Though doubtless beneficial to our spiritual and physical health, a Thanksgiving of fasting rather than feasting would emphasize the cramped and defensive tendencies in American culture, instead of the generous and optimistic side. (And I doubt that it would be a very popular holiday...)

Despite the Puritan's reputation for asceticism, when they invited Massasoit (Grand Sachem of the Wampanoag) to celebrate their first harvest, it was not for fasting. The feast lasted for three days, even though neither group at that point had a lot to celebrate at that point other than lack of total extermination. The food was prepared by the four adult women among the colonists who had survived the previous year -- thirteen others had died of cold, starvation and disease. And by 1621 the mainland Wampanoag had been nearly wiped out by "three epidemics which swept across New England and the Canadian Maritimes between 1614 and 1620", reducing their population from 8,000 to about 2,000. The resulting conflicts made their situation even more precarious:

For the Wampanoag, the ten years previous to the arrival of the Pilgrims had been the worst of times beyond all imagination. Micmac war parties had swept down from the north after they had defeated the Penobscot during the Tarrateen War (1607-15), while at the same time the Pequot had invaded southern New England from the northwest and occupied eastern Connecticut. By far the worst event had been the three epidemics which killed 75% of the Wampanoag. In the aftermath of this disaster, the Narragansett, who had suffered relatively little because of their isolated villages on the islands of Narragansett Bay, had emerged as the most powerful tribe in the area and forced the weakened Wampanoag to pay them tribute.

Massasoit, therefore, had good reason to hope the English could benefit his people and help them end Narragansett domination.

The alliance with the English seems to have worked out for a decade or so:

To the Narragansett all of this friendship between the Wampanoag and English had the appearance of a military alliance directed against them, and in 1621 they sent a challenge of arrows wrapped in a snakeskin to Plymouth. Although they could barely feed themselves and were too few for any war, the English replaced the arrows with gunpowder and returned it. While the Narragansett pondered the meaning of this strange response, they were attacked by the Pequot, and Plymouth narrowly avoided another disaster. The war with the Pequot no sooner ended than the Narragansett were fighting the Mohawk. By the time this ended, Plymouth was firmly established. Meanwhile, the relationship between the Wampanoag and English grew stronger. When Massasoit became dangerously ill during the winter of 1623, he was nursed back to health by the English. By 1632 the Narragansett were finally free to reassert their authority over the Wampanoag. Massasoit's village at Montaup (Sowam) was attacked, but when the colonists supported the Wampanoag, the Narragansett finally were forced to abandon the effort.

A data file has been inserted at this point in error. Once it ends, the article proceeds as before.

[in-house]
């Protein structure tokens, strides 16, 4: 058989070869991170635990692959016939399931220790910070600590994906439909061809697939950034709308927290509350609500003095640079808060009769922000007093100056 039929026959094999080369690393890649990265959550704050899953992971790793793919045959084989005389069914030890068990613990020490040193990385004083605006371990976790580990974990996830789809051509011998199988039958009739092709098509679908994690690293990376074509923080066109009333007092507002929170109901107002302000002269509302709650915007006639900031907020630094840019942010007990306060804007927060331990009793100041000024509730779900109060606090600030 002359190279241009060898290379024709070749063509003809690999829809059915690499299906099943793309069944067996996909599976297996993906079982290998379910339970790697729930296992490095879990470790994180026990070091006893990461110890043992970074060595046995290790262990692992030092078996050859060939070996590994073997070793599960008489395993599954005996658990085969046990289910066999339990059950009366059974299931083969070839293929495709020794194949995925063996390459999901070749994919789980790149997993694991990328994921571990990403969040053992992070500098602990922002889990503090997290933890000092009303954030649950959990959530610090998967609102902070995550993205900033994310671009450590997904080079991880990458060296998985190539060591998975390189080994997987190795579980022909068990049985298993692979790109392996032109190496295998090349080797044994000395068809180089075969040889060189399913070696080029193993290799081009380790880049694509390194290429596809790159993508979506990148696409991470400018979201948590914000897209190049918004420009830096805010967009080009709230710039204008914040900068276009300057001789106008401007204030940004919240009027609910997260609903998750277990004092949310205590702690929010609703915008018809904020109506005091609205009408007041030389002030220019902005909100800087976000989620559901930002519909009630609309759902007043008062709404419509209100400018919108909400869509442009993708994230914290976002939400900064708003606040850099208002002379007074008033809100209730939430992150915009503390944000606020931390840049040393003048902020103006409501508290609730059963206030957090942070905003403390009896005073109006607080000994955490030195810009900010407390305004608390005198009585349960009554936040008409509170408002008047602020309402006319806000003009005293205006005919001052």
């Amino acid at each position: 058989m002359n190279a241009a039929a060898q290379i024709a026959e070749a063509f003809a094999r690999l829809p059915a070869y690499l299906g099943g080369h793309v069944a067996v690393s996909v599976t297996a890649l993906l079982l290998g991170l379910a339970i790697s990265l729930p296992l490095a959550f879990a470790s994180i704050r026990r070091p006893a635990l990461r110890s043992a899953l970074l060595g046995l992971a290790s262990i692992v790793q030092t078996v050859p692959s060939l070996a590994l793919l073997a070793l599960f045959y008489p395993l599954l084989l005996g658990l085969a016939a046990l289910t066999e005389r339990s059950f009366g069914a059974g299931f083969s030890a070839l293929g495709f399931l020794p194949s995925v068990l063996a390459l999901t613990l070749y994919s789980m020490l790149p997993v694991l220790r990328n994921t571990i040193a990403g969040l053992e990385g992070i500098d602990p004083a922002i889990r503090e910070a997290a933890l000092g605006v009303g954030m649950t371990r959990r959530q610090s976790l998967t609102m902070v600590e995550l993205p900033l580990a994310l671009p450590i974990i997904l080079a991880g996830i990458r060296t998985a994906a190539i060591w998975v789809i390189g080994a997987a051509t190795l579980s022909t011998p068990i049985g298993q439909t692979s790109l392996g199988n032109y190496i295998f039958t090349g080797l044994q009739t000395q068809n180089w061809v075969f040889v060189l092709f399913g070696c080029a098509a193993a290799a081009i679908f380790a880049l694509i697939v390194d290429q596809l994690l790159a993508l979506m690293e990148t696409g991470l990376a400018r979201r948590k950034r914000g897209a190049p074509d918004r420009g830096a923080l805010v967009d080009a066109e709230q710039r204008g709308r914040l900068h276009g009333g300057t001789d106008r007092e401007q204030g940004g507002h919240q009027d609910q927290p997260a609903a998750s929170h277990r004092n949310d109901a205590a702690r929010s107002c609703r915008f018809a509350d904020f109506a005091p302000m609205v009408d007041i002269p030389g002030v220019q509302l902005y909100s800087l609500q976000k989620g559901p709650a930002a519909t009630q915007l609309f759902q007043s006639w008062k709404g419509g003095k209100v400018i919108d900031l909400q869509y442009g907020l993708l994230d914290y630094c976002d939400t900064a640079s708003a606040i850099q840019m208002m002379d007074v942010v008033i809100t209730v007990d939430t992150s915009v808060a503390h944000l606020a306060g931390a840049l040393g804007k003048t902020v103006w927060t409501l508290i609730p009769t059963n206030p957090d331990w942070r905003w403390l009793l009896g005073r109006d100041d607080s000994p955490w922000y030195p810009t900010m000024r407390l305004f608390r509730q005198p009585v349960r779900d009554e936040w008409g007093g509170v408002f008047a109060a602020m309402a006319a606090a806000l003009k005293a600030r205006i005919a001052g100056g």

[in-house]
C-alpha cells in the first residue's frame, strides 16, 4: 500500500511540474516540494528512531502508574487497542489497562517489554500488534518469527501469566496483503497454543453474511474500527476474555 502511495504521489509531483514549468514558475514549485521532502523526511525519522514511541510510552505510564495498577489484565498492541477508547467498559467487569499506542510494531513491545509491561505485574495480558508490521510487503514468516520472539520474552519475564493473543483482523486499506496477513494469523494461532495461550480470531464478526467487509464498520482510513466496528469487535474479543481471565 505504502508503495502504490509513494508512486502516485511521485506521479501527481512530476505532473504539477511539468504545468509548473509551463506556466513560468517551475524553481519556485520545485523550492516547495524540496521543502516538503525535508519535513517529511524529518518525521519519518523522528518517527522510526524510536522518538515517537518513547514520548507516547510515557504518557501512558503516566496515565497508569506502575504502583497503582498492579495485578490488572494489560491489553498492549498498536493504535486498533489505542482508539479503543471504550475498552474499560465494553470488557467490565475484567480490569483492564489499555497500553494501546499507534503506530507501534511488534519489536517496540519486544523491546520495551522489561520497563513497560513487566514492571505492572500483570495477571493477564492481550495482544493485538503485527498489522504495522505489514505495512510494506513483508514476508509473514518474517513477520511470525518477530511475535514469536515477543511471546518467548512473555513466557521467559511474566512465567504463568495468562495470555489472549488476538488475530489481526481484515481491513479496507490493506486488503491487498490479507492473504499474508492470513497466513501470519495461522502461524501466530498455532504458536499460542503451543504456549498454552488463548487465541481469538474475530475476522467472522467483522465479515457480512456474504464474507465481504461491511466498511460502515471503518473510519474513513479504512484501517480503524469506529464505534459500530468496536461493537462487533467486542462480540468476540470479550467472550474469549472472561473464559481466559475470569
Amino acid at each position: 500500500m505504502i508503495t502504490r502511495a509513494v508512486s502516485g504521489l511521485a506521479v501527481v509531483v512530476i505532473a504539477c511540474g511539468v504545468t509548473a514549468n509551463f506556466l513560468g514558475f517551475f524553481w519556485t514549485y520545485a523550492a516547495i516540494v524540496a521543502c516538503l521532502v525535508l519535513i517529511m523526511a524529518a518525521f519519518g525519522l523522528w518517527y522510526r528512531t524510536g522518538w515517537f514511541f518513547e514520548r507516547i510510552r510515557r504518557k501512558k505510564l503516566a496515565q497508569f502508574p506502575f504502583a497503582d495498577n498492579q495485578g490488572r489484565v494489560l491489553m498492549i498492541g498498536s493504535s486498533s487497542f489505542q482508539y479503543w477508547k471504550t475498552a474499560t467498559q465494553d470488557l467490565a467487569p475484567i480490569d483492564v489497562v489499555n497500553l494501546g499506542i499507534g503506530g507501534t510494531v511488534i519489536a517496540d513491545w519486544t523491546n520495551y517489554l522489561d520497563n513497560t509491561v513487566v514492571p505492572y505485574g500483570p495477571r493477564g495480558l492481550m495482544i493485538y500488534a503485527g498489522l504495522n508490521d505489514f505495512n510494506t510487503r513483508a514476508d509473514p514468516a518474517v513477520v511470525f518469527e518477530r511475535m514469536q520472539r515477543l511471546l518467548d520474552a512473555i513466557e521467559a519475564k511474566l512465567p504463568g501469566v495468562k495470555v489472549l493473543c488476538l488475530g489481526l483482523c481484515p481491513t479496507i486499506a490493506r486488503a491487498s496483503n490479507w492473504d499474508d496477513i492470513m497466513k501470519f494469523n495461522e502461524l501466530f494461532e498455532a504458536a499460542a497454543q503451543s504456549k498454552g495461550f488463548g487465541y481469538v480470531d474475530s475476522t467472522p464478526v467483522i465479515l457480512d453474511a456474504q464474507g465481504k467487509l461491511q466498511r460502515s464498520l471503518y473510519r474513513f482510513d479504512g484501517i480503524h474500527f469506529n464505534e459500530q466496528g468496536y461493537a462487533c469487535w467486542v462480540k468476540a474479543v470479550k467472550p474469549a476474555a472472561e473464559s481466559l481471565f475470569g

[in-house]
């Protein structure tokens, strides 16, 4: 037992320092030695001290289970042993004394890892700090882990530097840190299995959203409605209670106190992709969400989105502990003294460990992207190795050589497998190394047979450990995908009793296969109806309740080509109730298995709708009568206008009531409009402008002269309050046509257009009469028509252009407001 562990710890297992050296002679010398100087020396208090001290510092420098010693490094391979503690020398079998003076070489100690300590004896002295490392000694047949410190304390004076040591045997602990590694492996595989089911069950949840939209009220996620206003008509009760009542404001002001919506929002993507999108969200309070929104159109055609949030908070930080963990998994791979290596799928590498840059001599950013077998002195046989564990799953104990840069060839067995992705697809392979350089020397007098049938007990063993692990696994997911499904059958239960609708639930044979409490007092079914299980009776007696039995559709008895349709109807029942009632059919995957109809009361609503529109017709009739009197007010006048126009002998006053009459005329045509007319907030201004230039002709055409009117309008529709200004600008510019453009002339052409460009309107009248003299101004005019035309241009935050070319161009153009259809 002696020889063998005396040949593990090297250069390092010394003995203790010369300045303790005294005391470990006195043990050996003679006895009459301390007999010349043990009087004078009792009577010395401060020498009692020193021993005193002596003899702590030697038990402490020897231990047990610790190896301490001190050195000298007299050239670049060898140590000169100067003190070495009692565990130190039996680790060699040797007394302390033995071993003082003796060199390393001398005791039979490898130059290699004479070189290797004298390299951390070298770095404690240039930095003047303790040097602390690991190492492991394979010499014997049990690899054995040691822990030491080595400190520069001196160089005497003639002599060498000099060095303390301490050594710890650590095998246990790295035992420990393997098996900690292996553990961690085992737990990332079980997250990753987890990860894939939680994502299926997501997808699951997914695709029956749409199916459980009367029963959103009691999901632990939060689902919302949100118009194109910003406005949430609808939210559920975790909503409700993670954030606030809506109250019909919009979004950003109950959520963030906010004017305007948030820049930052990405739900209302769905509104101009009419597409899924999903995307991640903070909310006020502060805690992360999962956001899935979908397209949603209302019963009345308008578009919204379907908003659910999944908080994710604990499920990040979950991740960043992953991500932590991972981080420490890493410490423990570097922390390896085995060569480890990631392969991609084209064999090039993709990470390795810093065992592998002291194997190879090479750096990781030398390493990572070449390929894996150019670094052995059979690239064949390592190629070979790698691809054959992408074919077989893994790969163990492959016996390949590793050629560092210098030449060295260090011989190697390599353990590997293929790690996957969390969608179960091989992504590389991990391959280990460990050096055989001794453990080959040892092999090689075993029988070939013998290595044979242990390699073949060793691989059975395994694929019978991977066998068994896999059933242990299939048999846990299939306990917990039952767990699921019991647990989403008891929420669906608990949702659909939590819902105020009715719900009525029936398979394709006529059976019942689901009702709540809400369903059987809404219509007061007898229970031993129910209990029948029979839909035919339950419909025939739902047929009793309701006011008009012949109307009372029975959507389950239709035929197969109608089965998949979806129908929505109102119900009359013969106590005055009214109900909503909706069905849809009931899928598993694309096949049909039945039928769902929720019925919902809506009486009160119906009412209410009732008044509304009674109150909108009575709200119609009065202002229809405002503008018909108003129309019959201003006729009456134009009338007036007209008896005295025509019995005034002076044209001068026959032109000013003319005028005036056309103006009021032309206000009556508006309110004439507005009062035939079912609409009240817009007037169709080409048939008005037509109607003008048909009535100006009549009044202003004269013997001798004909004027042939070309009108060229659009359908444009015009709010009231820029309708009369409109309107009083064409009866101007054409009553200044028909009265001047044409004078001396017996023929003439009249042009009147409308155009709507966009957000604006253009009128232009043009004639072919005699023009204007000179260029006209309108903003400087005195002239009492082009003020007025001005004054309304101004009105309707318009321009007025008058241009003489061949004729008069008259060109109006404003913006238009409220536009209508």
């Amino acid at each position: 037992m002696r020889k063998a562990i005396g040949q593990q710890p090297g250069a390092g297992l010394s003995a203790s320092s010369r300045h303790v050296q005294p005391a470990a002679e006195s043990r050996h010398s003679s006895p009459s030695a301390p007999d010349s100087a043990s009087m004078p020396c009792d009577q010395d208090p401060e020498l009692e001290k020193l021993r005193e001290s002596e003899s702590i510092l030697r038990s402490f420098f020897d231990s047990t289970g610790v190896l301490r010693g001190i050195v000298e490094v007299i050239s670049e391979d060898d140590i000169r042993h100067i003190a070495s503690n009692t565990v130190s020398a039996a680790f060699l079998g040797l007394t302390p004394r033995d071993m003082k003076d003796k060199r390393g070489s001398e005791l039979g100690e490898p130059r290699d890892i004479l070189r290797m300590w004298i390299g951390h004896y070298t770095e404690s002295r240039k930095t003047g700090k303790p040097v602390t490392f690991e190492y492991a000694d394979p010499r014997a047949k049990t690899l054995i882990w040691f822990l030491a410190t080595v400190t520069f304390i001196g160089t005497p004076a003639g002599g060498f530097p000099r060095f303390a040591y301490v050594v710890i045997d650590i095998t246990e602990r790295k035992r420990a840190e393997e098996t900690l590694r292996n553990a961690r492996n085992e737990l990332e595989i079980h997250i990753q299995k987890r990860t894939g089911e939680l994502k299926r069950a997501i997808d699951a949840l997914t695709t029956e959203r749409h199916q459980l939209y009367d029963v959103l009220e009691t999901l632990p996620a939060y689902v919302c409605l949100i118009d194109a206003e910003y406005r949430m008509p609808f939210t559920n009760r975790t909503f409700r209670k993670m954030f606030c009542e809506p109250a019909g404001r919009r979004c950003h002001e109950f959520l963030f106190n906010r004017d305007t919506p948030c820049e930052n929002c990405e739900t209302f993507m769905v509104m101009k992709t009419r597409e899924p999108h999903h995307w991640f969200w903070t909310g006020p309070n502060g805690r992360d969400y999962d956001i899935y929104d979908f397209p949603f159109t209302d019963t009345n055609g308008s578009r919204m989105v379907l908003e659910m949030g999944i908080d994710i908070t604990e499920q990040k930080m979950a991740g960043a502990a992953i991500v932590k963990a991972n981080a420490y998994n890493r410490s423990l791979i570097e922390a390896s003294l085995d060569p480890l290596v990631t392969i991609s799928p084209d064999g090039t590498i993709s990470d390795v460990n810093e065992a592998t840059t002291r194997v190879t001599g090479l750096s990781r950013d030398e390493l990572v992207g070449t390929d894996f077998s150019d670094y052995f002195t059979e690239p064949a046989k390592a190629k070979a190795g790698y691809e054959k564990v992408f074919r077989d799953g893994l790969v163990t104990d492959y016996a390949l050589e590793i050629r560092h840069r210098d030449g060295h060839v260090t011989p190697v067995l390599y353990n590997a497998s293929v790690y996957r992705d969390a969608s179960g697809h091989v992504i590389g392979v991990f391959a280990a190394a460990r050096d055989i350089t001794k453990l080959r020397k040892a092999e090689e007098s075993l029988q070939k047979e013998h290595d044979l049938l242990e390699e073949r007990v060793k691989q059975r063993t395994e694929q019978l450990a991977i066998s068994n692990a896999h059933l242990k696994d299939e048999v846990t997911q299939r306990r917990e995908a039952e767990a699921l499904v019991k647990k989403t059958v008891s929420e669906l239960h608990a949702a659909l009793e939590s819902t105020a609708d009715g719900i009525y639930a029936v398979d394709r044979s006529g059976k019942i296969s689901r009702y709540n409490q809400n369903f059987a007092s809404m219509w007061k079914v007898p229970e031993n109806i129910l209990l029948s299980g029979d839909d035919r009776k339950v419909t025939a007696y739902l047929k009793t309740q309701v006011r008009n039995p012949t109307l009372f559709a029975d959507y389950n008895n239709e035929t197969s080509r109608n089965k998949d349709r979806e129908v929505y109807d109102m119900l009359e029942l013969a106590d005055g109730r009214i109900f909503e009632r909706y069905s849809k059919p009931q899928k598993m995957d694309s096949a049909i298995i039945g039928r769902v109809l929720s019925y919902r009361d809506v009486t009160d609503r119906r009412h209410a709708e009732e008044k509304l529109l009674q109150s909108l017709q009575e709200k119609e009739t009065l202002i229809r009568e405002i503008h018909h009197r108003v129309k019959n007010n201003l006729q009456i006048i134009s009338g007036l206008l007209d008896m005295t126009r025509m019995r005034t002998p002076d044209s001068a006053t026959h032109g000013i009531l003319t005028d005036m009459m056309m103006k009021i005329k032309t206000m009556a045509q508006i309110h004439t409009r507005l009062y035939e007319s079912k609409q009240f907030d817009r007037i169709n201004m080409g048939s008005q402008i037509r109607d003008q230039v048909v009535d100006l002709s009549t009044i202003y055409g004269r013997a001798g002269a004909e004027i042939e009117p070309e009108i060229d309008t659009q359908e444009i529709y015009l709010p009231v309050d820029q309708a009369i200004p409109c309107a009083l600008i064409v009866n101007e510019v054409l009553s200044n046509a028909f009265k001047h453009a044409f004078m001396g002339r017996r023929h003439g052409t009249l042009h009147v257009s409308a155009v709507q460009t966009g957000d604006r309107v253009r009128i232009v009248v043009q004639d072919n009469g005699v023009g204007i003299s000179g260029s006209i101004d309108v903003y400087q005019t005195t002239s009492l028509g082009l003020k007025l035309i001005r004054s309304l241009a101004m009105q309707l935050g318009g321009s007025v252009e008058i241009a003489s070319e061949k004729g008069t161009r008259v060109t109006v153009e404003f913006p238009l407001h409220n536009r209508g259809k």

However, the events subsequent to 1632 gave the Wampanoag little reason to celebrate:

As more British colonists arrived in Massachusetts, they began displacing Wampanoag people from their traditional lands, particularly by plying them with alcohol and obtaining their signatures on land sale documents while they were drunk. The Wampanoag leader Metacomet, known as "King Philip" to the English, tried to get this practice outlawed, and when the British refused, a war ensued. The British won decisively, sold many of the Wampanoag survivors into slavery, drove the rest into hiding, and forbade the use of the Massachusett language and Wampanoag tribal names.